Geographically, Bay of Bengal is the topographical centre of the Indo-Pacific region. Strategically, the Bay borne by Bangladesh, is the intersection of strategic interest of China, Japan, India, the US and even Australia for their conflicting expansions.
Now considering India as one of the fastest growing economies and China the slowing dragon with economic downfall and industrial slack, everyone is looking at the possibility of a transitional shift from another angle. China’s critical position in the South China Sea has already poised severe diplomatic tension in that region, causing its dwindling influence in ASEAN, not to mention repeating throwbacks with the US.
This tussle may overwhelm the potential of neighbouring states of India, considering India can utilise China’s lost ground for more power consumption. But, in the long term, it cannot deny the importance of neighbouring countries, both from maritime and strategic points of view.
In the immediate line, the land-locked countries can be ignored. The countries with adjoining borders may bring in favourable economic policy and open up maritime trade within the countries. Considering India’s largest bilateral trading partner in South Asia, Bangladesh can harness all of these. This becomes even sweeter considering Bangladesh’s recent victory of the demarcated Exclusive Economic Zone (EEZ) in the Bay of Bengal.
The Big Picture
From China’s economic and strategic point of view, Bangladesh may be of less importance. But it cannot ignore the Bay of Bengal as its economic and commercial passage.
To prove that, China proposed to sponsor the Sonadia Island deep-water port project in the Bay of Bengal until it backed off in 2015 when rival Japan entered the game by offering the Matarbari deep sea port. Once occupied, China could use the water route for trading goods and imposing geopolitical dominance.
From the maritime vantage point, China is focusing on shelling seabed oil and gas from the Myanmar deep-sea blocks. China’s intention to occupy the region rises from two distinct points:
1) The “string of pearls” theory that demands harnessing maximum military and commercial advantage through several maritime choke points such as Strait of Malacca, Strait of Hormuz, Lombok Strait, and countries such as Bangladesh, Pakistan, and the Maldives.
2) The 21st Century Maritime Silk Route that connects the Silk Road Economic Belt of the Chinese Belt and Road Initiative (BRI) with a common objective of connecting China’s landlocked southern provinces to the Indian Ocean. By building the “pearl,” China could gain access to the Bay of Bengal by feeding more breathing space for its submarines and military points. This would ultimately complement the existing naval observatory in the northern Indian Ocean at Coco Island which could severely restrain the regional power of the Indian Navy. The Maritime Silk Route, as opposed to military power, could provide significant ground for economic and trading facility under the Belt and Road Initiative.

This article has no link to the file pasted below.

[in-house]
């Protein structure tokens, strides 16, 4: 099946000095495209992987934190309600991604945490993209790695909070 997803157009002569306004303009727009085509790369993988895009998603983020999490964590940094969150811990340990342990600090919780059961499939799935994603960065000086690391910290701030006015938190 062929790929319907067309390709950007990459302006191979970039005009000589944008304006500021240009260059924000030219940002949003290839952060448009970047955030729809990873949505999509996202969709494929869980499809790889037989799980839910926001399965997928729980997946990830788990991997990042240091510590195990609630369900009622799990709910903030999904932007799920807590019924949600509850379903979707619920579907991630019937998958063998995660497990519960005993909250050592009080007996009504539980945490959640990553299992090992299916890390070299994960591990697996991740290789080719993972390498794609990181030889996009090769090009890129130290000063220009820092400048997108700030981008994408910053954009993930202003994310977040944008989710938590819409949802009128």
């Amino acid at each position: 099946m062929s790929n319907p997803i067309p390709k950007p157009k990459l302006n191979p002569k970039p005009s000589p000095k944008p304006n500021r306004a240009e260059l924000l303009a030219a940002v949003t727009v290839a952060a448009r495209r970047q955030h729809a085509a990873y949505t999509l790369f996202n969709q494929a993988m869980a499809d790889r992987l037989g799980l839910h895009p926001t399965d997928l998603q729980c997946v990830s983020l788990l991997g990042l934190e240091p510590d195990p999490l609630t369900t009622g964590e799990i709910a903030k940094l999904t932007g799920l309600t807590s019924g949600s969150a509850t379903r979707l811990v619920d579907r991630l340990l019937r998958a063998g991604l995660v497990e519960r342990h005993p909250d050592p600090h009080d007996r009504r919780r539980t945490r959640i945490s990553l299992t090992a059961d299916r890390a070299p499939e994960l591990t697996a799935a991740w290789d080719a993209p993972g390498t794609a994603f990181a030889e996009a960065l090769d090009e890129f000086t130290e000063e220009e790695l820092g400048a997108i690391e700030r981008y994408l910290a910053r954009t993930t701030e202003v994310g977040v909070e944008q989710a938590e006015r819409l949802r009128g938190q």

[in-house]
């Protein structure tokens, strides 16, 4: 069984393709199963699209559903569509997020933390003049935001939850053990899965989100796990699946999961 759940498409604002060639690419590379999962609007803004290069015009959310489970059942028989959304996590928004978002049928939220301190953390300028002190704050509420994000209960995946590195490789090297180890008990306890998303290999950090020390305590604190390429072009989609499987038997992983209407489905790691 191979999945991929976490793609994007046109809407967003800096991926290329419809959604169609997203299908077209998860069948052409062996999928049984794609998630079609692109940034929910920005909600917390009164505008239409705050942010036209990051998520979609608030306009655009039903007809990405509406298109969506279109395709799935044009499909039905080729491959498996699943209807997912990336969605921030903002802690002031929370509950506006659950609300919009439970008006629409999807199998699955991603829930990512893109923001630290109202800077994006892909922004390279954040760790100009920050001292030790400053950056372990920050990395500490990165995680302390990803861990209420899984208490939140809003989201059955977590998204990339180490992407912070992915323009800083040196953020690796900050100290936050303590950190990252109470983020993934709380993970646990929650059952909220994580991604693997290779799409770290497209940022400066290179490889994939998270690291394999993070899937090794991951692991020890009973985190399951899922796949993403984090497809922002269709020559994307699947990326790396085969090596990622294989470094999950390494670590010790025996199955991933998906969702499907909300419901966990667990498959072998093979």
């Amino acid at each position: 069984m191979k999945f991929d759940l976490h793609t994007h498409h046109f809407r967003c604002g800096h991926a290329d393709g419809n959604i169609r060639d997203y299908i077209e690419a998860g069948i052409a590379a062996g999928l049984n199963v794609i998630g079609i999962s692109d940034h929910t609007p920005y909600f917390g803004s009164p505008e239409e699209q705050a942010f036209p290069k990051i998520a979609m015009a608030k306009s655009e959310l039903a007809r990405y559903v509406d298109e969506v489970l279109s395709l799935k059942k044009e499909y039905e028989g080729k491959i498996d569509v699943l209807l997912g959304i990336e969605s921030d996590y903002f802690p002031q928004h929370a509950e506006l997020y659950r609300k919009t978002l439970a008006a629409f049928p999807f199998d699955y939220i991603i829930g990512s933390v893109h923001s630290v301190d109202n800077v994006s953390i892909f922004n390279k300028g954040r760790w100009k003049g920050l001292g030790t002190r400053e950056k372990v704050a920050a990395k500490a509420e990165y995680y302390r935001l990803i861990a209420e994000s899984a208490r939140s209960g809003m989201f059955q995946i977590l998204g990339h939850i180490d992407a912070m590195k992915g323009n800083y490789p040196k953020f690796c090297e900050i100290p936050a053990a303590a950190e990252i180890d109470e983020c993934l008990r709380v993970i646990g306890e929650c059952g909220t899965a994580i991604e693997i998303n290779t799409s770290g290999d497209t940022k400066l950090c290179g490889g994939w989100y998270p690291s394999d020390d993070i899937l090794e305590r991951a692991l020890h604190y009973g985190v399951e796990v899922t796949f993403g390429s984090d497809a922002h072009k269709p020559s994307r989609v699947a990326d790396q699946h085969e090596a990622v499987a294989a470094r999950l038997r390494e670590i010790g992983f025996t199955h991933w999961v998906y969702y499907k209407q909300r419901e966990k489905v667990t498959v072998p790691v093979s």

In terms of multi-modal transport development, the China-Myanmar-Bangladesh tri-national highway stretches from Cox’s Bazar Balukhali-Gundhum border road to Kunming in China. The missing link of Asian Highway and Bangladesh, China, India, and Myanmar (BCIM) can shape economic activities within these three countries ultimately leaving behind India’s spurring economic ambition.
Realising the littoral growth, intelligence’s from multiple countries including China and the US rove in and under the Bay of Bengal. Joint naval patrols, bilateral exercises, or symbolic exercises are excuses for military scouting in the area. Inadvertently, China’s presence paved invitation for US military presence. To fight these non-regional military presences, NSA India has signalled of forming a maritime security grouping in the Bay, Bangladesh as one of the two considered partners.
How Ready is Bangladesh?
Realising the significance of the bay and potential feud in the region, Bangladesh has planned to introduce some serious offensive firepower in her repertoire. Some of them are coast guard cutters, Chinese refurbished corvettes, and attack/reconnaissance submarine. Factually, the Forces Goal 2030 of Bangladesh Armed Forces Division (AFD) envisions of introducing 27 projected attack crafts.
Ten of these crafts will be Chinese built/imported/refurbished. In this case, China is the only foreign defence contractor. Initially, Bangladesh contracted India to provide the subs. India, historically short on the submarine arm, forwarded the recommendation to Russia. But the Russian proposal to provide lightweight submarines opted AFD to go for Chinese avant-grade subs.
Bangladesh Navy introduced two Chinese Ming-class Submarines in 2017. This add-up was not an issue for India until Research and Analytical Wing (RAW) assessed that the subs will station less than 1,000km of Visakhapatnam at Balasore, directly opposing Indian advanced hydro powers. The same destination and distance are the exact dialectic pearl that China later proposed through the deep port in Cox’s Bazaar in 2014.
From an intimidating muscle pull, Bangladesh may defend anything thrown at her physically. But if any bay-centred regional or superpower clash arises, Bangladesh should have a well-crafted diplomatic policy and solid talk with the contesting powers. Dhaka should be ready to harness all the regional excitements, clearly when it is going to be an important regional player in the coming days.
The Bay of Bengal is one of the geo-political epicentres of the Indo-Pacific regions. It offers some of the most important trading routes, and military & tactical vantage points. Being the host of the Bay of Bengal, Bangladesh is in the most advantageous position to harness the jostling and manoeuvre to its economic and strategic gain. Whether Dhaka wants to be in the cockpit is up to her.